Lettie Brown is making her way after running away from an abusive marriage. She making a home and is learning to live. She’s trying to put her past in the past but every now and then she has a panic attack. She works at the Blue Plate Special Restaurant and helps print the town paper. While going out to get the supplies from the delivery wagon she finds a badly beaten man lying on the ground.
Shane Murphy is a shell of a man. He’s been drinking so long he doesn’t know what it’s like to be sober and he doesn’t want to find out. He’s drinking to forget the hurt and pain of his wife and daughter’s death, a death he did nothing to stop. He’s also trying to forget the war. The problem is he is forgetting the present too.
Lettie’s boss, the owner of the restaurant, can not allow Shane to lay there. She has Lettie help her put him to bed and doctor him. Lettie is resentful of the kindness being shown Shane until she begins to recognize some of the same problems she has.
Slowly, Lettie and Shane learn about each other and a friendship starts. Both are leery of letting it become more but neither expect the attraction that they have either. On a trip to get much needed supplies, their relationship and trust towards each other will be put to the test. If they have a lot of luck, they might find love and stay alive.
This is the third book in the Heart series by Emma Lang/Beth Williamson. It is not necessary to read the first two books in the series to enjoy this one. The characters from the previous books are in this book which is nice to see what they are doing. Events that happened in previous books are mentioned but this does not distract from the plot.
Lettie and Shane are very similar. Both are dealing with life changing events in the best way they know how. Neither wants to talk about them but each knows they have been permanently affected by them. Their paths to deal with what life has thrown at them are totally different. Lettie doesn’t want anyone to get close to her. She doesn’t like to touch people and doesn’t like people touching her. She is brisk and blunt which gives the impression that she doesn’t care. Shane just doesn’t want to deal with any of it so he drinks his life away. He likes the numbness that alcohol gives him. Not drinking isn’t an option that he’s even considered.
And these two main characters are written very well. They have families, or had families, and friends which have shaped how they cope with life. As they get to know each other things don’t magically become alright but they struggle with trust and love. Their interactions make them become real and alive. You feel their pain and their triumph.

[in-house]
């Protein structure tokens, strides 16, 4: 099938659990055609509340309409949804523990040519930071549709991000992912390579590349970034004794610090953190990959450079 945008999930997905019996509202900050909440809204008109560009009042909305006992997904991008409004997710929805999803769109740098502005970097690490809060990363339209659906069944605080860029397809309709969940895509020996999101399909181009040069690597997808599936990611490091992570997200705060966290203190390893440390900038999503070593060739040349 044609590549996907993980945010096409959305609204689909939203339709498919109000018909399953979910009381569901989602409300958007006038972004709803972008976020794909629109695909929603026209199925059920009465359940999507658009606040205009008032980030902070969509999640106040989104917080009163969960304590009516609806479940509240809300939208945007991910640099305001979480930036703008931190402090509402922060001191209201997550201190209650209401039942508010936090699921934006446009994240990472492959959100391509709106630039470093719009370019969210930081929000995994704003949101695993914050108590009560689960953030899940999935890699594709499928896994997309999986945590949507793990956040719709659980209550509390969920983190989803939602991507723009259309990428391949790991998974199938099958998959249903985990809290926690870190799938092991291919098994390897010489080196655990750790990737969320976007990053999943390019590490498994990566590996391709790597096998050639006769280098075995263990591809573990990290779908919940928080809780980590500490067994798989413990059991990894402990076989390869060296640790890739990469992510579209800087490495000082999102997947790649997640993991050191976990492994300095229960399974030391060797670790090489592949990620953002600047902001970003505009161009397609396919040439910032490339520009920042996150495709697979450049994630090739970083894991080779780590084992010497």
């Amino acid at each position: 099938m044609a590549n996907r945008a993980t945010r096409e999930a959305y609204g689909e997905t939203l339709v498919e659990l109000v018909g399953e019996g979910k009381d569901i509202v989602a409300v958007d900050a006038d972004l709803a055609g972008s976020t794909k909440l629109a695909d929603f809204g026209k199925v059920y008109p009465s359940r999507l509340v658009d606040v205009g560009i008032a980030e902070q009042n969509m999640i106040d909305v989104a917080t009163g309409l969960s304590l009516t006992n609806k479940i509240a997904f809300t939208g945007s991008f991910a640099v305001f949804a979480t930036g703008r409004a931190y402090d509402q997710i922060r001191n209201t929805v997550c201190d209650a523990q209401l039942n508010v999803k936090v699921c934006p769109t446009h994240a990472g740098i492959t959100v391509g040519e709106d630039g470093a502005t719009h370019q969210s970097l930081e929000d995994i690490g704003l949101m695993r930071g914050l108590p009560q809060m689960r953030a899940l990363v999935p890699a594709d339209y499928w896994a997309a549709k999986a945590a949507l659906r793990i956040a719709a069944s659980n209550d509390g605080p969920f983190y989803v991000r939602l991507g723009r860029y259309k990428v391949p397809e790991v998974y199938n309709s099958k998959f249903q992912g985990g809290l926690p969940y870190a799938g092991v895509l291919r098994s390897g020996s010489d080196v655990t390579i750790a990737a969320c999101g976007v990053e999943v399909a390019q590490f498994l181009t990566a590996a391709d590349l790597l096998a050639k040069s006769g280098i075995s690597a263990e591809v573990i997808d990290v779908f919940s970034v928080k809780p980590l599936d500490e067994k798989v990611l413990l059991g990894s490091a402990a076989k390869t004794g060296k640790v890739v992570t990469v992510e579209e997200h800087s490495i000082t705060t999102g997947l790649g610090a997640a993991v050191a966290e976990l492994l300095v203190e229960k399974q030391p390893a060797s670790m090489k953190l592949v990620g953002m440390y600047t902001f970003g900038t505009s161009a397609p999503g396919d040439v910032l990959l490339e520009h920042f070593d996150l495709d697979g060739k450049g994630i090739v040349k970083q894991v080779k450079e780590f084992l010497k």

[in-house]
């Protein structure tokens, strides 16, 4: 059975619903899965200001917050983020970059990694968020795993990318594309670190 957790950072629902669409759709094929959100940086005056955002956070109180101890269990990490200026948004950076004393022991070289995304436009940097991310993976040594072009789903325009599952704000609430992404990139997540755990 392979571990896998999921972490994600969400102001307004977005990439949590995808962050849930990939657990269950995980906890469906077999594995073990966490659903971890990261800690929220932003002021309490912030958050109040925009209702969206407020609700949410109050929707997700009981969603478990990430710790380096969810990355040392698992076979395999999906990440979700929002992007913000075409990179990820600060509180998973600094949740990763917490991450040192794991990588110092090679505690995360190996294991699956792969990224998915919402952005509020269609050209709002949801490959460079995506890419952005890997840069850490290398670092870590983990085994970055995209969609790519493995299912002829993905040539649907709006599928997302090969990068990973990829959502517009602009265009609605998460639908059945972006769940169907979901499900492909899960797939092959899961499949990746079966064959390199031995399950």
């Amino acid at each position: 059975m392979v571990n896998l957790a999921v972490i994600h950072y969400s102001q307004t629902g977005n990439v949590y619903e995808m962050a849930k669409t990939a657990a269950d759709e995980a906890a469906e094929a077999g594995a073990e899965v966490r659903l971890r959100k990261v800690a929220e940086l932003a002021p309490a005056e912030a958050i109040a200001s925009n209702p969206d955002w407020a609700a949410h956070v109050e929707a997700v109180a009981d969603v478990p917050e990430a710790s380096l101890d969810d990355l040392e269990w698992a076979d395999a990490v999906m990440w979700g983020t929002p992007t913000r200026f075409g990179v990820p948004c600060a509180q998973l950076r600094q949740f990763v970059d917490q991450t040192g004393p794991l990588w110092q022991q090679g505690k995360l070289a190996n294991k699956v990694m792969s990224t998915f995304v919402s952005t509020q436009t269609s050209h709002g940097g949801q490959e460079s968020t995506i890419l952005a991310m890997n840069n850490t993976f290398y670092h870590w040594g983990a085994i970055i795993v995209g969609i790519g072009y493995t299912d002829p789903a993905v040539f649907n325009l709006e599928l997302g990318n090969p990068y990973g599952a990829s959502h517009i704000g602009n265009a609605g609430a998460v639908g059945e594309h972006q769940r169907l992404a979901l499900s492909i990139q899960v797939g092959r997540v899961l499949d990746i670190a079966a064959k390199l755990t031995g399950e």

This story is set in the west just after the Civil War. It reflects the times well. The Mormons were settling in Utah. Civilization was making its way to small towns by ways of newspapers and schools. Yet, supplies were to be found near railway stops and had to be brought to smaller towns by wagons. Thieves along the roads were not unusual and neither were kind strangers. This story reflects all ways of life during that era in a realistic way.
I enjoyed this story. The struggles became mine. The troubles kept me at the edge of my seat wondering how are they going to get out of this. The hope that ran through the story gave me hope that it would all come out with a happy ending. (Which it did.)
This is a great historical western romance with every element that you could possibly want. Nothing is missing and everything fits perfect. Both main characters are flawed but they are perfect for each other. Bad things happen but good comes out of it. Everything moved the story along and I didn’t want to put it down. I might miss something! Okay, I was involved and couldn’t wait to see where this story would go next. And, in the end, it was perfect.
She’s learning to live. He’s forgotten how. Love will be their teacher.
Lettie Brown has lived in the shadow of violence. After escaping her brutal past, she’s finally at home in Forestville, Wyoming, where she would live a normal life—if she knew how. She’s content working at The Blue Plate and printing the town newspaper, if not happy. Then a stranger stumbles into her world and turns everything upside down.
Shane Murphy is a shell of a man, destroyed by the aftermath of the war, his personal tragedies and a penchant for cheap whiskey. When he lands, literally, on Lettie’s feet, his future takes a hard right turn.
As they fumble through a relationship that should not have been, a deep love takes root, one that cannot be denied. Together they discover a bond as unbreakable as steel and as undeniable as life itself—until the past rears its ugly head and threatens the happiness they’ve found in each other.
Warning: Get ready for a deep, intense love story that will leave you crying, cheering, shouting, squirming and sighing. Prepare for a hero who needs to be held, a heroine who needs to be loved, and a story that needs to be told.